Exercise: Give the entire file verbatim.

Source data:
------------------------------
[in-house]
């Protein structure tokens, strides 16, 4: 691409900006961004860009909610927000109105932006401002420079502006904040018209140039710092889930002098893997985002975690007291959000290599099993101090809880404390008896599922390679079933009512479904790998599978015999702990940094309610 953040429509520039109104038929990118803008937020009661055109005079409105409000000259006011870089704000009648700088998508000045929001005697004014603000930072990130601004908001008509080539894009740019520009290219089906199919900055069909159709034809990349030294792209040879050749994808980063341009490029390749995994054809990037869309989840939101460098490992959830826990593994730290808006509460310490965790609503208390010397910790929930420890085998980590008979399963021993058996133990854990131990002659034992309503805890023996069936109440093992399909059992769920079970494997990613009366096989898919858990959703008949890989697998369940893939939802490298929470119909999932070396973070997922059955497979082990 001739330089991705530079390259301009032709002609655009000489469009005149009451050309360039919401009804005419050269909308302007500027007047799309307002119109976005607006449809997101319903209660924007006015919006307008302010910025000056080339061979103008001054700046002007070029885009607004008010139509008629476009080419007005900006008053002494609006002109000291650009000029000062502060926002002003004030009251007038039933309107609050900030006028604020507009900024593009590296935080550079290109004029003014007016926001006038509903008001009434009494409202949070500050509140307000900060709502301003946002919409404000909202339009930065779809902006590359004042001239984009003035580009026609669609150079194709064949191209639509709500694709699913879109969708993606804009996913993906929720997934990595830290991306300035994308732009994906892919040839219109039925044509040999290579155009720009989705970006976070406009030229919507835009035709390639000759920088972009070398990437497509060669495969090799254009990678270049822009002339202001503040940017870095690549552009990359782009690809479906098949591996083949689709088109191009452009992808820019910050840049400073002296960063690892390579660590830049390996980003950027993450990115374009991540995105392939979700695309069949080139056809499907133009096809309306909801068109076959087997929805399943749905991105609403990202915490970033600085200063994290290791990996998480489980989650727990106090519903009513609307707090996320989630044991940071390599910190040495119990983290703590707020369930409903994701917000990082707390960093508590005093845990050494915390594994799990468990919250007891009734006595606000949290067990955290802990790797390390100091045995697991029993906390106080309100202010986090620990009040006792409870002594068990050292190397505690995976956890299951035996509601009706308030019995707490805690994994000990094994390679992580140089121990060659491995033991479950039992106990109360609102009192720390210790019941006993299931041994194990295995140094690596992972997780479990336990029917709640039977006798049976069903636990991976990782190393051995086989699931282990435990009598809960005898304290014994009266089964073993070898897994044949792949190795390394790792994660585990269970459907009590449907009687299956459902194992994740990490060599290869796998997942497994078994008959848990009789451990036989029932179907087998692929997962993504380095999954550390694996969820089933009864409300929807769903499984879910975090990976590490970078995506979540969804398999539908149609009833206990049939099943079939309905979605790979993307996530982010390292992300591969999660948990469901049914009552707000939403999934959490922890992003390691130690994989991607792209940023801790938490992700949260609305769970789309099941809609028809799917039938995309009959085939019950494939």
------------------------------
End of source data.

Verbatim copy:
[in-house]
């Protein structure tokens, strides 16, 4: 691409900006961004860009909610927000109105932006401002420079502006904040018209140039710092889930002098893997985002975690007291959000290599099993101090809880404390008896599922390679079933009512479904790998599978015999702990940094309610 953040429509520039109104038929990118803008937020009661055109005079409105409000000259006011870089704000009648700088998508000045929001005697004014603000930072990130601004908001008509080539894009740019520009290219089906199919900055069909159709034809990349030294792209040879050749994808980063341009490029390749995994054809990037869309989840939101460098490992959830826990593994730290808006509460310490965790609503208390010397910790929930420890085998980590008979399963021993058996133990854990131990002659034992309503805890023996069936109440093992399909059992769920079970494997990613009366096989898919858990959703008949890989697998369940893939939802490298929470119909999932070396973070997922059955497979082990 001739330089991705530079390259301009032709002609655009000489469009005149009451050309360039919401009804005419050269909308302007500027007047799309307002119109976005607006449809997101319903209660924007006015919006307008302010910025000056080339061979103008001054700046002007070029885009607004008010139509008629476009080419007005900006008053002494609006002109000291650009000029000062502060926002002003004030009251007038039933309107609050900030006028604020507009900024593009590296935080550079290109004029003014007016926001006038509903008001009434009494409202949070500050509140307000900060709502301003946002919409404000909202339009930065779809902006590359004042001239984009003035580009026609669609150079194709064949191209639509709500694709699913879109969708993606804009996913993906929720997934990595830290991306300035994308732009994906892919040839219109039925044509040999290579155009720009989705970006976070406009030229919507835009035709390639000759920088972009070398990437497509060669495969090799254009990678270049822009002339202001503040940017870095690549552009990359782009690809479906098949591996083949689709088109191009452009992808820019910050840049400073002296960063690892390579660590830049390996980003950027993450990115374009991540995105392939979700695309069949080139056809499907133009096809309306909801068109076959087997929805399943749905991105609403990202915490970033600085200063994290290791990996998480489980989650727990106090519903009513609307707090996320989630044991940071390599910190040495119990983290703590707020369930409903994701917000990082707390960093508590005093845990050494915390594994799990468990919250007891009734006595606000949290067990955290802990790797390390100091045995697991029993906390106080309100202010986090620990009040006792409870002594068990050292190397505690995976956890299951035996509601009706308030019995707490805690994994000990094994390679992580140089121990060659491995033991479950039992106990109360609102009192720390210790019941006993299931041994194990295995140094690596992972997780479990336990029917709640039977006798049976069903636990991976990782190393051995086989699931282990435990009598809960005898304290014994009266089964073993070898897994044949792949190795390394790792994660585990269970459907009590449907009687299956459902194992994740990490060599290869796998997942497994078994008959848990009789451990036989029932179907087998692929997962993504380095999954550390694996969820089933009864409300929807769903499984879910975090990976590490970078995506979540969804398999539908149609009833206990049939099943079939309905979605790979993307996530982010390292992300591969999660948990469901049914009552707000939403999934959490922890992003390691130690994989991607792209940023801790938490992700949260609305769970789309099941809609028809799917039938995309009959085939019950494939």